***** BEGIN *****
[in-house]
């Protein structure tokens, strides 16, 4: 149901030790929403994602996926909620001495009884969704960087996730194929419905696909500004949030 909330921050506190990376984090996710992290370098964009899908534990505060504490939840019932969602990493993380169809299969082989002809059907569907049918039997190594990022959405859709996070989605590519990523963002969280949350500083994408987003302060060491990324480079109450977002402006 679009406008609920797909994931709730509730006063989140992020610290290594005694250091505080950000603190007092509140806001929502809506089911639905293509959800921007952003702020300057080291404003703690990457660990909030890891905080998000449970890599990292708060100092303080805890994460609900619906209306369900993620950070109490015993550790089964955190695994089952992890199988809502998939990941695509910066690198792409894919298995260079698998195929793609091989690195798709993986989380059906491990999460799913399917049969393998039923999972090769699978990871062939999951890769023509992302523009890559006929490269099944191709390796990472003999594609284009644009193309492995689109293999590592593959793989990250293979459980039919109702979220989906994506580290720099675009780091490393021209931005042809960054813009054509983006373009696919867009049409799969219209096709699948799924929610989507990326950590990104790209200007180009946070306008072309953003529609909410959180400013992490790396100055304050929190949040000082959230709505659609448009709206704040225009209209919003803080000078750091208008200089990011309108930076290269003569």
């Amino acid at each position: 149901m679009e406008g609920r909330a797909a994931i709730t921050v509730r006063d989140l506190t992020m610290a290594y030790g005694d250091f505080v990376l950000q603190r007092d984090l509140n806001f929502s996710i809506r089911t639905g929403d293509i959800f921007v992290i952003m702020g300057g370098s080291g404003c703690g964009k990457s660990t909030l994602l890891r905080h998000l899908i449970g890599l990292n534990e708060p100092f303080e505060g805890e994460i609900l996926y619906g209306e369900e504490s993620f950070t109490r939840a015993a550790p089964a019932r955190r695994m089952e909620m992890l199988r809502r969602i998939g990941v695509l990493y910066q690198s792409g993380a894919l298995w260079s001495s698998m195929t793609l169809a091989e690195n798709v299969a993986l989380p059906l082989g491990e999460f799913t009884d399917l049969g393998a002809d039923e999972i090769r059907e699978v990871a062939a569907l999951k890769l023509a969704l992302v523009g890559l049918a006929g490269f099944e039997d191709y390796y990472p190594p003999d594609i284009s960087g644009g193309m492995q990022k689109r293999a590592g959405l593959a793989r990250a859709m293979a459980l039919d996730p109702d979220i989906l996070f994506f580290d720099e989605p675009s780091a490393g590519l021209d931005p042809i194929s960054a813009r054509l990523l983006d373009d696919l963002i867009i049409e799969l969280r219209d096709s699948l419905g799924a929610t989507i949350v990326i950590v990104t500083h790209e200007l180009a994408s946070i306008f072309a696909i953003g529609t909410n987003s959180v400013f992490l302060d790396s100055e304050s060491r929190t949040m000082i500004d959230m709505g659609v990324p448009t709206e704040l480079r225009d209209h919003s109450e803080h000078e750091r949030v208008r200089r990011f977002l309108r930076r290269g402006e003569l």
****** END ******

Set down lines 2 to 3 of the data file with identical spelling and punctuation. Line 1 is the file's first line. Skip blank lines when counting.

């Protein structure tokens, strides 16, 4: 149901030790929403994602996926909620001495009884969704960087996730194929419905696909500004949030 909330921050506190990376984090996710992290370098964009899908534990505060504490939840019932969602990493993380169809299969082989002809059907569907049918039997190594990022959405859709996070989605590519990523963002969280949350500083994408987003302060060491990324480079109450977002402006 679009406008609920797909994931709730509730006063989140992020610290290594005694250091505080950000603190007092509140806001929502809506089911639905293509959800921007952003702020300057080291404003703690990457660990909030890891905080998000449970890599990292708060100092303080805890994460609900619906209306369900993620950070109490015993550790089964955190695994089952992890199988809502998939990941695509910066690198792409894919298995260079698998195929793609091989690195798709993986989380059906491990999460799913399917049969393998039923999972090769699978990871062939999951890769023509992302523009890559006929490269099944191709390796990472003999594609284009644009193309492995689109293999590592593959793989990250293979459980039919109702979220989906994506580290720099675009780091490393021209931005042809960054813009054509983006373009696919867009049409799969219209096709699948799924929610989507990326950590990104790209200007180009946070306008072309953003529609909410959180400013992490790396100055304050929190949040000082959230709505659609448009709206704040225009209209919003803080000078750091208008200089990011309108930076290269003569």
């Amino acid at each position: 149901m679009e406008g609920r909330a797909a994931i709730t921050v509730r006063d989140l506190t992020m610290a290594y030790g005694d250091f505080v990376l950000q603190r007092d984090l509140n806001f929502s996710i809506r089911t639905g929403d293509i959800f921007v992290i952003m702020g300057g370098s080291g404003c703690g964009k990457s660990t909030l994602l890891r905080h998000l899908i449970g890599l990292n534990e708060p100092f303080e505060g805890e994460i609900l996926y619906g209306e369900e504490s993620f950070t109490r939840a015993a550790p089964a019932r955190r695994m089952e909620m992890l199988r809502r969602i998939g990941v695509l990493y910066q690198s792409g993380a894919l298995w260079s001495s698998m195929t793609l169809a091989e690195n798709v299969a993986l989380p059906l082989g491990e999460f799913t009884d399917l049969g393998a002809d039923e999972i090769r059907e699978v990871a062939a569907l999951k890769l023509a969704l992302v523009g890559l049918a006929g490269f099944e039997d191709y390796y990472p190594p003999d594609i284009s960087g644009g193309m492995q990022k689109r293999a590592g959405l593959a793989r990250a859709m293979a459980l039919d996730p109702d979220i989906l996070f994506f580290d720099e989605p675009s780091a490393g590519l021209d931005p042809i194929s960054a813009r054509l990523l983006d373009d696919l963002i867009i049409e799969l969280r219209d096709s699948l419905g799924a929610t989507i949350v990326i950590v990104t500083h790209e200007l180009a994408s946070i306008f072309a696909i953003g529609t909410n987003s959180v400013f992490l302060d790396s100055e304050s060491r929190t949040m000082i500004d959230m709505g659609v990324p448009t709206e704040l480079r225009d209209h919003s109450e803080h000078e750091r949030v208008r200089r990011f977002l309108r930076r290269g402006e003569l």